While King Charles might be embarking on a new health battle, his approach to wellbeing and fitness has been consistent throughout his life. New reports suggest the King has long been a subscriber to an 11-minute daily workout routine developed by the military in the 1950s.
It’s called the ‘5BX routine’ a circuit that was masterminded by an academic for the Royal Canadian Airforce to keep its soldiers fit even when they didn’t have much time.
The Mirror reports that Charles’ father was also a fan of the workout, which bodes well as Prince Phillip lived until he was 99.
The workout consists of five different types of exercises, and it is said that the King liked to complete it every morning. Talk about Kingly strength!
The workout involves a style of movement called calisthenics, a type of strength training that uses body weight as resistance to complete compound movements.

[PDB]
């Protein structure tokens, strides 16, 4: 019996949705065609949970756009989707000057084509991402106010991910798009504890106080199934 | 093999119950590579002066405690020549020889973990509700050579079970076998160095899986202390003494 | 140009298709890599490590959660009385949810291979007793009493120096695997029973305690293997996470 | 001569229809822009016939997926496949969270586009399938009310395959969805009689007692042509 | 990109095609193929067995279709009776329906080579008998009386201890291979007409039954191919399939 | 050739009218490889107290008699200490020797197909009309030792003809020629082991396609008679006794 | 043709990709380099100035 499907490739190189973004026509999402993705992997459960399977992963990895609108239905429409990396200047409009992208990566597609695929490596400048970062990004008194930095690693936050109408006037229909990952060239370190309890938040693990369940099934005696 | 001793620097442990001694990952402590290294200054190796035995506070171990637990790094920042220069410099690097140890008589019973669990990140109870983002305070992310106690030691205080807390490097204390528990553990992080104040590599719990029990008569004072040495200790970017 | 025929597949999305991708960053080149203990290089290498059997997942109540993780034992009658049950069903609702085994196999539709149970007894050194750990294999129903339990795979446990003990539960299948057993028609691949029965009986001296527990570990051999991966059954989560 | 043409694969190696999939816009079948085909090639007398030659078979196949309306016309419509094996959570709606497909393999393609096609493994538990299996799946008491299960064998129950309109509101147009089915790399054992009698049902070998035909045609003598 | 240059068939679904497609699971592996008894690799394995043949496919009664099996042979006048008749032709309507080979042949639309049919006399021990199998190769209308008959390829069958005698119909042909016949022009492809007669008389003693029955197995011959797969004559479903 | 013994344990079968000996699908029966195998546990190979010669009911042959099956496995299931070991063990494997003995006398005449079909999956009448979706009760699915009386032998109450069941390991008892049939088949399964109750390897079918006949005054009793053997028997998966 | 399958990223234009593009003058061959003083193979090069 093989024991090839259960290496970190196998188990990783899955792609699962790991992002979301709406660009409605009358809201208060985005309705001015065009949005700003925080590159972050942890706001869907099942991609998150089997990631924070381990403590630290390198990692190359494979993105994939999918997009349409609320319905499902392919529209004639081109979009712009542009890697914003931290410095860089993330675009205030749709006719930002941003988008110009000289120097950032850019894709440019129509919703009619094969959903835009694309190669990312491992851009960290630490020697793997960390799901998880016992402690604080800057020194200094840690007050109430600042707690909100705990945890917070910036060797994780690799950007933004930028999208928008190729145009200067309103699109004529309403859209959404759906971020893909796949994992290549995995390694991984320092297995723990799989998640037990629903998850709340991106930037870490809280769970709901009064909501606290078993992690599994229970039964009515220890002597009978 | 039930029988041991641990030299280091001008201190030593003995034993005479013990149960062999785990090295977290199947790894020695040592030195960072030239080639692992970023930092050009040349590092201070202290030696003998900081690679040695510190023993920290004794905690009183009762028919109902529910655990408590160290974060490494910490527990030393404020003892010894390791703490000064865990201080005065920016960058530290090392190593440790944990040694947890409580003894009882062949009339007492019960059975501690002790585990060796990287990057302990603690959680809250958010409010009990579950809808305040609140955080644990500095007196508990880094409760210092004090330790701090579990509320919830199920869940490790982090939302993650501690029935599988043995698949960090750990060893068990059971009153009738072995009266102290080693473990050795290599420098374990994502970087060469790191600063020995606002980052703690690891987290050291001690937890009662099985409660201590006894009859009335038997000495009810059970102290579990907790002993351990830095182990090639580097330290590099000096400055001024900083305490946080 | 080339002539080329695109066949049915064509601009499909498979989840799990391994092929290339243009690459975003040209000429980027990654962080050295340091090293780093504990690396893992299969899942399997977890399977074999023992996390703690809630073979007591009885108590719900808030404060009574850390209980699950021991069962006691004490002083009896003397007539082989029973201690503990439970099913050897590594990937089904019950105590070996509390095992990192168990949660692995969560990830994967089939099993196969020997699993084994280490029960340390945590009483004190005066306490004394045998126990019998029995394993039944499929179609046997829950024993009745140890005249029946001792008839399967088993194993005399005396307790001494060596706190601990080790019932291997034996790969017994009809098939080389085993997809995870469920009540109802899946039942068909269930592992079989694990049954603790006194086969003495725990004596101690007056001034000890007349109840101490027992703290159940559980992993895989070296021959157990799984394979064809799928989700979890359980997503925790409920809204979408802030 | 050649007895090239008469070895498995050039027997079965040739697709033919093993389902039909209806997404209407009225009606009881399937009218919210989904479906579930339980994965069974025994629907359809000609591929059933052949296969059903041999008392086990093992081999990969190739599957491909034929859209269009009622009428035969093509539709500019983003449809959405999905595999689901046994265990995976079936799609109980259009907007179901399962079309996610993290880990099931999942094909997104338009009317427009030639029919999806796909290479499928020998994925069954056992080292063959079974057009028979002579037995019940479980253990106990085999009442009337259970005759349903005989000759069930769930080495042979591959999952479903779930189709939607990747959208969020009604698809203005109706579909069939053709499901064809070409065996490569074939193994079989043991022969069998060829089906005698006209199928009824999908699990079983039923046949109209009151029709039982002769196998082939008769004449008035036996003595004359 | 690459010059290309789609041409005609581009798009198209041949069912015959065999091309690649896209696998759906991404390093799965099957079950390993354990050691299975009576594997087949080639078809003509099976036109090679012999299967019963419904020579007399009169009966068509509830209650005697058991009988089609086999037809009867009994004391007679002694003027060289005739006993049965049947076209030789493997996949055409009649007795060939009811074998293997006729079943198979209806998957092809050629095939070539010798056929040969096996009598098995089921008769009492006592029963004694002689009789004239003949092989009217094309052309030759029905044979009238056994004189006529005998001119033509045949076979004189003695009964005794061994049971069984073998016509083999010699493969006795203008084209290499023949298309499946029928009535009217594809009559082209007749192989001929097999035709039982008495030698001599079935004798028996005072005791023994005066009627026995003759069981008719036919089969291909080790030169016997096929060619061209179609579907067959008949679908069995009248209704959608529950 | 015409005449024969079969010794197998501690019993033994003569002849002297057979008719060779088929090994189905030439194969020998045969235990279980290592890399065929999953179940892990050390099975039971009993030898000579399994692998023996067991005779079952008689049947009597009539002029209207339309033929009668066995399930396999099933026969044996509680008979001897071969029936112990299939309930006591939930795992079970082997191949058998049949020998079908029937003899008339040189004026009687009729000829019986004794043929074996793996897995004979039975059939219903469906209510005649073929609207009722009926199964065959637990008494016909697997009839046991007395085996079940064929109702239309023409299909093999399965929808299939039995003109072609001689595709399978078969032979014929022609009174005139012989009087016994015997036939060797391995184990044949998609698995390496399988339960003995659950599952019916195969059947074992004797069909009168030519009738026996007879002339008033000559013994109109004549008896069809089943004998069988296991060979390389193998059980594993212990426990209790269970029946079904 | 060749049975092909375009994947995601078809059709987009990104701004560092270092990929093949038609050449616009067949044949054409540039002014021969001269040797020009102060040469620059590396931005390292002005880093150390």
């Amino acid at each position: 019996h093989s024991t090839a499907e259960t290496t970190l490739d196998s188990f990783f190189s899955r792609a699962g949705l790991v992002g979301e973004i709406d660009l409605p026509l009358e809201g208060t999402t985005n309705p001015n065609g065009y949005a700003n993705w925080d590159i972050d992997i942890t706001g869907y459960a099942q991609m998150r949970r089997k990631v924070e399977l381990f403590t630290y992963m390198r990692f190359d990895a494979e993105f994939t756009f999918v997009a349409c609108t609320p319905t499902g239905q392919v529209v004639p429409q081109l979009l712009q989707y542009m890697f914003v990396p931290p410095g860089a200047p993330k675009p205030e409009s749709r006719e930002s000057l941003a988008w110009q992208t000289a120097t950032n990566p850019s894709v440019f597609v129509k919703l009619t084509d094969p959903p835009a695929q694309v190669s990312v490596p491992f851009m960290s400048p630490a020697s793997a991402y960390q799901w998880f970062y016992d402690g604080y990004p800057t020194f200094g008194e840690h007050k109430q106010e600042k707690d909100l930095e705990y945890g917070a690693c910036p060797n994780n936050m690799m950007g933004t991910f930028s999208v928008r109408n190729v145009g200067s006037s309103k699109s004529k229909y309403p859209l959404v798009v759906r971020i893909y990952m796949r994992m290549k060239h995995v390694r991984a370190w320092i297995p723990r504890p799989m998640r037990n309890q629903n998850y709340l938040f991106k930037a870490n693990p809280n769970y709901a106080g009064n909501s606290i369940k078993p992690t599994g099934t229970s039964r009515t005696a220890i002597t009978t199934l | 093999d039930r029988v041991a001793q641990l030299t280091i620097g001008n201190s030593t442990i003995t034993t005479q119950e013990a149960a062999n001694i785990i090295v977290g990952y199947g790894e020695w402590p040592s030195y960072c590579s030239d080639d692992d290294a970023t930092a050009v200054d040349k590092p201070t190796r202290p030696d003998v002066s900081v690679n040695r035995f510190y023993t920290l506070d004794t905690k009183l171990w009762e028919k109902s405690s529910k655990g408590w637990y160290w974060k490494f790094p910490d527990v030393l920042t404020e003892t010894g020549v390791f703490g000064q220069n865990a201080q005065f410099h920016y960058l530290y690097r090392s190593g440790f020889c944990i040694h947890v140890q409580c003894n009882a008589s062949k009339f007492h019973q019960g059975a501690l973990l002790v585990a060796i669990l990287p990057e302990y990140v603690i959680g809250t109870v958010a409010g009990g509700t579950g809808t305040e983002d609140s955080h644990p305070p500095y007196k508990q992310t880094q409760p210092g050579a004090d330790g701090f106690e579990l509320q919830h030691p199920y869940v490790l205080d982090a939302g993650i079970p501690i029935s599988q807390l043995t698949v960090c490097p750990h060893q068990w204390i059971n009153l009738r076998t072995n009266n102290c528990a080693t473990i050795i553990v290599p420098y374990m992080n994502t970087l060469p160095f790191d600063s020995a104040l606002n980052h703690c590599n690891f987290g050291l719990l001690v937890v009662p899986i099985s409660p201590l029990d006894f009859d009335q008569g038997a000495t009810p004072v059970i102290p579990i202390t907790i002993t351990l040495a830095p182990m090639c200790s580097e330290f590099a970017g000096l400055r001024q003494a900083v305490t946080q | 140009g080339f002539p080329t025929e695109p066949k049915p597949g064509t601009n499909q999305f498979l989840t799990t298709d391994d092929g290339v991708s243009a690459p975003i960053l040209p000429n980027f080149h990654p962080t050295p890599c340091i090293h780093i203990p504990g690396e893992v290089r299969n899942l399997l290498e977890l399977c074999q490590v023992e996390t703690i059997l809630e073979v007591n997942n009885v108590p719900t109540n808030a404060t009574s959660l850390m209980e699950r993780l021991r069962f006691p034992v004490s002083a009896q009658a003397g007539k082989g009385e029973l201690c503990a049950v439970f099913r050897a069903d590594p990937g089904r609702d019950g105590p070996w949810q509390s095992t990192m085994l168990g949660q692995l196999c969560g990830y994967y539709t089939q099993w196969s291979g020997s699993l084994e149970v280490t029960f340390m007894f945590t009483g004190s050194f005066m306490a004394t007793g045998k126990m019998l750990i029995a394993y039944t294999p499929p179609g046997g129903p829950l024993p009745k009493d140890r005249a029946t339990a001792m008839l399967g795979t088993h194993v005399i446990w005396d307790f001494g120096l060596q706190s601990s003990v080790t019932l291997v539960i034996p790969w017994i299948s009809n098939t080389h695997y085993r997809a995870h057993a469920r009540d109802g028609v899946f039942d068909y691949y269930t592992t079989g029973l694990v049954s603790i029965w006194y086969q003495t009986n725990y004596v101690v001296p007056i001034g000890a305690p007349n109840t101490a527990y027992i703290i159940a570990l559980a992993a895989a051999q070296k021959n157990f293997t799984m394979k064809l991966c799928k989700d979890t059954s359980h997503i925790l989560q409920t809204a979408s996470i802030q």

It will ideally elevate the heart rate, improve flexibility and muscle strength.
How do you follow it at home?
King Charles III’s Morning Workout Routine
Step one involves a forward fold where you touch each foot and then windmill the hands up to circle (which involves a backbend).
A classic ‘V’ sit up, where you lie down flat on your back and then raise both the torso and feet off the ground making a ‘V’ shape with the body. A pretty hard one if you ask us!
The classic superman, where you lie down flat on your stomach and then reach the arms up and legs up like the hero from the DC Universe.
Like a push up but harder. This step involves getting into a position to begin a push up, but as you push up you use force to jump the torso higher and clap the hands together before placing them back on the ground and lowering the body.
This step involves running on the spot for 75 steps followed by ‘jack jump’. We’re not sure this is something the King still completes to this day, but luckily a ‘jack jump’ can be modified to suit different flexibilities and agilities.
All the steps are completed with a one mile run, completed in a faster time the more levels you go up.
There are different levels that indicate how long or how many reps you need to do an exercise for.
Would you follow it? See the full diagram below.